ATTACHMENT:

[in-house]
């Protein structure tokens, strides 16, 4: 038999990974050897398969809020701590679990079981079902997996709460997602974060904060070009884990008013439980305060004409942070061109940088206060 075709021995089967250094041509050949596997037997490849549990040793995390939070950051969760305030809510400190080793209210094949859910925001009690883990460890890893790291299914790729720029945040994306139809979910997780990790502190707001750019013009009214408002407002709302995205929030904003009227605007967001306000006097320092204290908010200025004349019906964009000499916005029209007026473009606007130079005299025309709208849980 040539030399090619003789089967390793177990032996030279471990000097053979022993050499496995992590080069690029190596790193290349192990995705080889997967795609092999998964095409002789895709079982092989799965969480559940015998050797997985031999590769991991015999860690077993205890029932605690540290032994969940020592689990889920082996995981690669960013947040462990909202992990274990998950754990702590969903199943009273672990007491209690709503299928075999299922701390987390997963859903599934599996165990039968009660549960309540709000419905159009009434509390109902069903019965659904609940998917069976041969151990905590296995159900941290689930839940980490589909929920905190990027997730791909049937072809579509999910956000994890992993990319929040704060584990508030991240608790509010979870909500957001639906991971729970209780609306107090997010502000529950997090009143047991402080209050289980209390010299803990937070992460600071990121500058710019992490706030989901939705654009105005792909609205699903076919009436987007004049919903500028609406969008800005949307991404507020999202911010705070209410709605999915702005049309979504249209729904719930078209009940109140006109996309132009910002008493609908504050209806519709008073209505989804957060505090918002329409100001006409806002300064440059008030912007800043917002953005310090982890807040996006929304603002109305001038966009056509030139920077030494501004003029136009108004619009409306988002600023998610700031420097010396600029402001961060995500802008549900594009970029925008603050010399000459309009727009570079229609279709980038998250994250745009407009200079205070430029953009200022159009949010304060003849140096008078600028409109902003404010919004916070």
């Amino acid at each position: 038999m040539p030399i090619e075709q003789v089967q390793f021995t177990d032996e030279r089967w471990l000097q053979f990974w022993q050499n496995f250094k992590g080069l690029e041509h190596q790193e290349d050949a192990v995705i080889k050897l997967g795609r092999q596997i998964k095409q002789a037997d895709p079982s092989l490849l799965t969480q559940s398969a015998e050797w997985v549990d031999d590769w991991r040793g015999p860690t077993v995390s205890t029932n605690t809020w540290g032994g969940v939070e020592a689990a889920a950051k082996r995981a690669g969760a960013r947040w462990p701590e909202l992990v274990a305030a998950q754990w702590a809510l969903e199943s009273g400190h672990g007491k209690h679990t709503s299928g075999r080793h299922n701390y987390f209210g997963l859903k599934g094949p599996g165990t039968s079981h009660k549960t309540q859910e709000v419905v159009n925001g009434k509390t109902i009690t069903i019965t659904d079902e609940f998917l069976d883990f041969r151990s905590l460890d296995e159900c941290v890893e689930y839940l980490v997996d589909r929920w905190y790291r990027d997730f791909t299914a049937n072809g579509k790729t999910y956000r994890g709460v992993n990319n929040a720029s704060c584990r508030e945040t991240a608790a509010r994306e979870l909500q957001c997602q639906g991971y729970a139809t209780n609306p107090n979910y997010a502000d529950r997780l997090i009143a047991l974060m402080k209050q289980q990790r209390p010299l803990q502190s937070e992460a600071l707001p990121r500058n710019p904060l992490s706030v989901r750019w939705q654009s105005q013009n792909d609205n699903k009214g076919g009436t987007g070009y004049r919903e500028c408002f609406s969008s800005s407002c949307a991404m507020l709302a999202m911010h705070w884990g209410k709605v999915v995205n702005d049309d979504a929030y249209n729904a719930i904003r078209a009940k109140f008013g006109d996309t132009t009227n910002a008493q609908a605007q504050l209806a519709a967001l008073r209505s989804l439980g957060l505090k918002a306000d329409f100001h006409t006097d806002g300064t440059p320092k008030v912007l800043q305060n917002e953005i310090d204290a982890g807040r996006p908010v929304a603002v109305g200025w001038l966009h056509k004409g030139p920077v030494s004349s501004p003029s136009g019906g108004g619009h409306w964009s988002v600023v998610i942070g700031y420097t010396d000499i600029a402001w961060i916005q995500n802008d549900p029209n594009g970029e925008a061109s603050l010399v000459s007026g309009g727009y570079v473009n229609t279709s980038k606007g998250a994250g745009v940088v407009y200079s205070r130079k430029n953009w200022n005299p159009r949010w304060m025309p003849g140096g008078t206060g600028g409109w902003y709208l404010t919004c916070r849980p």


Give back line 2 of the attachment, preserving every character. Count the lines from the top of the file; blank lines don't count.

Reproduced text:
């Protein structure tokens, strides 16, 4: 038999990974050897398969809020701590679990079981079902997996709460997602974060904060070009884990008013439980305060004409942070061109940088206060 075709021995089967250094041509050949596997037997490849549990040793995390939070950051969760305030809510400190080793209210094949859910925001009690883990460890890893790291299914790729720029945040994306139809979910997780990790502190707001750019013009009214408002407002709302995205929030904003009227605007967001306000006097320092204290908010200025004349019906964009000499916005029209007026473009606007130079005299025309709208849980 040539030399090619003789089967390793177990032996030279471990000097053979022993050499496995992590080069690029190596790193290349192990995705080889997967795609092999998964095409002789895709079982092989799965969480559940015998050797997985031999590769991991015999860690077993205890029932605690540290032994969940020592689990889920082996995981690669960013947040462990909202992990274990998950754990702590969903199943009273672990007491209690709503299928075999299922701390987390997963859903599934599996165990039968009660549960309540709000419905159009009434509390109902069903019965659904609940998917069976041969151990905590296995159900941290689930839940980490589909929920905190990027997730791909049937072809579509999910956000994890992993990319929040704060584990508030991240608790509010979870909500957001639906991971729970209780609306107090997010502000529950997090009143047991402080209050289980209390010299803990937070992460600071990121500058710019992490706030989901939705654009105005792909609205699903076919009436987007004049919903500028609406969008800005949307991404507020999202911010705070209410709605999915702005049309979504249209729904719930078209009940109140006109996309132009910002008493609908504050209806519709008073209505989804957060505090918002329409100001006409806002300064440059008030912007800043917002953005310090982890807040996006929304603002109305001038966009056509030139920077030494501004003029136009108004619009409306988002600023998610700031420097010396600029402001961060995500802008549900594009970029925008603050010399000459309009727009570079229609279709980038998250994250745009407009200079205070430029953009200022159009949010304060003849140096008078600028409109902003404010919004916070």